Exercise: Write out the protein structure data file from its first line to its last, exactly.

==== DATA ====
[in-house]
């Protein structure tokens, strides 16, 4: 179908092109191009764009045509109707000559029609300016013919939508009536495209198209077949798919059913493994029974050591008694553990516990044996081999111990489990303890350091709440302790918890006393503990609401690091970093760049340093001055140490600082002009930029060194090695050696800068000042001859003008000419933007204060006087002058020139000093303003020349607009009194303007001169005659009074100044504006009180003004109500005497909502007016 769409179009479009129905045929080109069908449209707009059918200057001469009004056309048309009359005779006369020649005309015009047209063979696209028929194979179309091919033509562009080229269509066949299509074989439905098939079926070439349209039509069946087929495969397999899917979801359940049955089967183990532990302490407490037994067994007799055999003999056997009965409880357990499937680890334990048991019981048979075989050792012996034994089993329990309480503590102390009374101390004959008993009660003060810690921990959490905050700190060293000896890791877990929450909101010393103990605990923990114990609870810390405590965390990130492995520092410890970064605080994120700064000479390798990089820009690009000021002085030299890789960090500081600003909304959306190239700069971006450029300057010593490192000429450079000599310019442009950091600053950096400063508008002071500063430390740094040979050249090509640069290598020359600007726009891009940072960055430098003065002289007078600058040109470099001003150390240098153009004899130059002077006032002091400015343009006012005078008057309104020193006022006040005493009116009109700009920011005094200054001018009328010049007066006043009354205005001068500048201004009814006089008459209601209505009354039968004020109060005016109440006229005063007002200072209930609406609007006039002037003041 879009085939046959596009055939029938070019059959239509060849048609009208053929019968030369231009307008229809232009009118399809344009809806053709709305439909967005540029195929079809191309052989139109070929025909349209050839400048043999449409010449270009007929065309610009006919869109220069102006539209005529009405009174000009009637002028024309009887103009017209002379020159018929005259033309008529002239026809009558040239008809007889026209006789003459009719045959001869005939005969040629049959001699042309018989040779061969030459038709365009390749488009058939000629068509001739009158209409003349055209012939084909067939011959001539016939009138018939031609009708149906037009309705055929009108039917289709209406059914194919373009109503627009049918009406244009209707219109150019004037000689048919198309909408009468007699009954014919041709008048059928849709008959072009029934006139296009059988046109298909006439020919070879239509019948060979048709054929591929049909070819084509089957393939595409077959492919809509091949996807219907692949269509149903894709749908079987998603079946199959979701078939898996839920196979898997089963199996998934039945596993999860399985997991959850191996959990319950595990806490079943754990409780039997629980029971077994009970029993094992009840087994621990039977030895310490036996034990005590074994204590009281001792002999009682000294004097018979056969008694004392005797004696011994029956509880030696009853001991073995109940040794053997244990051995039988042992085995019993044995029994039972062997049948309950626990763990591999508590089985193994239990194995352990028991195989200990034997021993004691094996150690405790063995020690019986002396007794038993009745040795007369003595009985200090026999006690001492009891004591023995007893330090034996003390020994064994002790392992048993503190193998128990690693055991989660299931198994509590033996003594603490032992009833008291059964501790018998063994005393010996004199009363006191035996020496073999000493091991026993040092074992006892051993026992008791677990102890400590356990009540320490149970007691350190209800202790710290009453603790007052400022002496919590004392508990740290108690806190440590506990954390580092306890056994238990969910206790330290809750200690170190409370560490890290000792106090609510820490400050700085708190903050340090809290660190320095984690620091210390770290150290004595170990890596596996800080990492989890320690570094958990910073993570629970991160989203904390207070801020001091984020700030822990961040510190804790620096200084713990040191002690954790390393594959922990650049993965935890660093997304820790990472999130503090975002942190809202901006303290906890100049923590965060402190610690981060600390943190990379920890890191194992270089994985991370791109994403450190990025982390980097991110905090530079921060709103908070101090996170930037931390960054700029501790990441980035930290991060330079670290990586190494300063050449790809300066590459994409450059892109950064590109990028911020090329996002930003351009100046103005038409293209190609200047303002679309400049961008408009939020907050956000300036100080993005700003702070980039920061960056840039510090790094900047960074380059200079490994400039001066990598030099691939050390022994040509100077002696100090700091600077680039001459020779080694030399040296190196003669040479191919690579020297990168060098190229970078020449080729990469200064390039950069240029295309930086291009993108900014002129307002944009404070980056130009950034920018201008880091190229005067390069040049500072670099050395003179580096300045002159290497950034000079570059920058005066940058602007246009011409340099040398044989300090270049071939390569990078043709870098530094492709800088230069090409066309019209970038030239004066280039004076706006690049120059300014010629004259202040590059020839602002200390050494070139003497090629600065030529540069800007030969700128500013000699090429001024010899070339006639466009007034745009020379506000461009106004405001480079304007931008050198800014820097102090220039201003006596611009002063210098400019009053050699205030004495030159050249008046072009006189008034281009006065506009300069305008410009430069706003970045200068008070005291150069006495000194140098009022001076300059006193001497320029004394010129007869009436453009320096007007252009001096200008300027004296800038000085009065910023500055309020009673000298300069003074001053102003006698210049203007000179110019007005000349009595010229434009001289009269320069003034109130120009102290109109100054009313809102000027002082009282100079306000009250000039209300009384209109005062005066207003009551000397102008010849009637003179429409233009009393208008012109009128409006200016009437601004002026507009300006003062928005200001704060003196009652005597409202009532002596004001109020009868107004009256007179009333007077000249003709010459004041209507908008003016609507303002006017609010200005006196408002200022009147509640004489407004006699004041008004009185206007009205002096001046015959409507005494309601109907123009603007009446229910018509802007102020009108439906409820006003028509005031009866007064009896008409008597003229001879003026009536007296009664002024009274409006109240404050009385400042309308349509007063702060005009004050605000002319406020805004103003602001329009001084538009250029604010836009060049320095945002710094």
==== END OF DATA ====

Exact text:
[in-house]
């Protein structure tokens, strides 16, 4: 179908092109191009764009045509109707000559029609300016013919939508009536495209198209077949798919059913493994029974050591008694553990516990044996081999111990489990303890350091709440302790918890006393503990609401690091970093760049340093001055140490600082002009930029060194090695050696800068000042001859003008000419933007204060006087002058020139000093303003020349607009009194303007001169005659009074100044504006009180003004109500005497909502007016 769409179009479009129905045929080109069908449209707009059918200057001469009004056309048309009359005779006369020649005309015009047209063979696209028929194979179309091919033509562009080229269509066949299509074989439905098939079926070439349209039509069946087929495969397999899917979801359940049955089967183990532990302490407490037994067994007799055999003999056997009965409880357990499937680890334990048991019981048979075989050792012996034994089993329990309480503590102390009374101390004959008993009660003060810690921990959490905050700190060293000896890791877990929450909101010393103990605990923990114990609870810390405590965390990130492995520092410890970064605080994120700064000479390798990089820009690009000021002085030299890789960090500081600003909304959306190239700069971006450029300057010593490192000429450079000599310019442009950091600053950096400063508008002071500063430390740094040979050249090509640069290598020359600007726009891009940072960055430098003065002289007078600058040109470099001003150390240098153009004899130059002077006032002091400015343009006012005078008057309104020193006022006040005493009116009109700009920011005094200054001018009328010049007066006043009354205005001068500048201004009814006089008459209601209505009354039968004020109060005016109440006229005063007002200072209930609406609007006039002037003041 879009085939046959596009055939029938070019059959239509060849048609009208053929019968030369231009307008229809232009009118399809344009809806053709709305439909967005540029195929079809191309052989139109070929025909349209050839400048043999449409010449270009007929065309610009006919869109220069102006539209005529009405009174000009009637002028024309009887103009017209002379020159018929005259033309008529002239026809009558040239008809007889026209006789003459009719045959001869005939005969040629049959001699042309018989040779061969030459038709365009390749488009058939000629068509001739009158209409003349055209012939084909067939011959001539016939009138018939031609009708149906037009309705055929009108039917289709209406059914194919373009109503627009049918009406244009209707219109150019004037000689048919198309909408009468007699009954014919041709008048059928849709008959072009029934006139296009059988046109298909006439020919070879239509019948060979048709054929591929049909070819084509089957393939595409077959492919809509091949996807219907692949269509149903894709749908079987998603079946199959979701078939898996839920196979898997089963199996998934039945596993999860399985997991959850191996959990319950595990806490079943754990409780039997629980029971077994009970029993094992009840087994621990039977030895310490036996034990005590074994204590009281001792002999009682000294004097018979056969008694004392005797004696011994029956509880030696009853001991073995109940040794053997244990051995039988042992085995019993044995029994039972062997049948309950626990763990591999508590089985193994239990194995352990028991195989200990034997021993004691094996150690405790063995020690019986002396007794038993009745040795007369003595009985200090026999006690001492009891004591023995007893330090034996003390020994064994002790392992048993503190193998128990690693055991989660299931198994509590033996003594603490032992009833008291059964501790018998063994005393010996004199009363006191035996020496073999000493091991026993040092074992006892051993026992008791677990102890400590356990009540320490149970007691350190209800202790710290009453603790007052400022002496919590004392508990740290108690806190440590506990954390580092306890056994238990969910206790330290809750200690170190409370560490890290000792106090609510820490400050700085708190903050340090809290660190320095984690620091210390770290150290004595170990890596596996800080990492989890320690570094958990910073993570629970991160989203904390207070801020001091984020700030822990961040510190804790620096200084713990040191002690954790390393594959922990650049993965935890660093997304820790990472999130503090975002942190809202901006303290906890100049923590965060402190610690981060600390943190990379920890890191194992270089994985991370791109994403450190990025982390980097991110905090530079921060709103908070101090996170930037931390960054700029501790990441980035930290991060330079670290990586190494300063050449790809300066590459994409450059892109950064590109990028911020090329996002930003351009100046103005038409293209190609200047303002679309400049961008408009939020907050956000300036100080993005700003702070980039920061960056840039510090790094900047960074380059200079490994400039001066990598030099691939050390022994040509100077002696100090700091600077680039001459020779080694030399040296190196003669040479191919690579020297990168060098190229970078020449080729990469200064390039950069240029295309930086291009993108900014002129307002944009404070980056130009950034920018201008880091190229005067390069040049500072670099050395003179580096300045002159290497950034000079570059920058005066940058602007246009011409340099040398044989300090270049071939390569990078043709870098530094492709800088230069090409066309019209970038030239004066280039004076706006690049120059300014010629004259202040590059020839602002200390050494070139003497090629600065030529540069800007030969700128500013000699090429001024010899070339006639466009007034745009020379506000461009106004405001480079304007931008050198800014820097102090220039201003006596611009002063210098400019009053050699205030004495030159050249008046072009006189008034281009006065506009300069305008410009430069706003970045200068008070005291150069006495000194140098009022001076300059006193001497320029004394010129007869009436453009320096007007252009001096200008300027004296800038000085009065910023500055309020009673000298300069003074001053102003006698210049203007000179110019007005000349009595010229434009001289009269320069003034109130120009102290109109100054009313809102000027002082009282100079306000009250000039209300009384209109005062005066207003009551000397102008010849009637003179429409233009009393208008012109009128409006200016009437601004002026507009300006003062928005200001704060003196009652005597409202009532002596004001109020009868107004009256007179009333007077000249003709010459004041209507908008003016609507303002006017609010200005006196408002200022009147509640004489407004006699004041008004009185206007009205002096001046015959409507005494309601109907123009603007009446229910018509802007102020009108439906409820006003028509005031009866007064009896008409008597003229001879003026009536007296009664002024009274409006109240404050009385400042309308349509007063702060005009004050605000002319406020805004103003602001329009001084538009250029604010836009060049320095945002710094």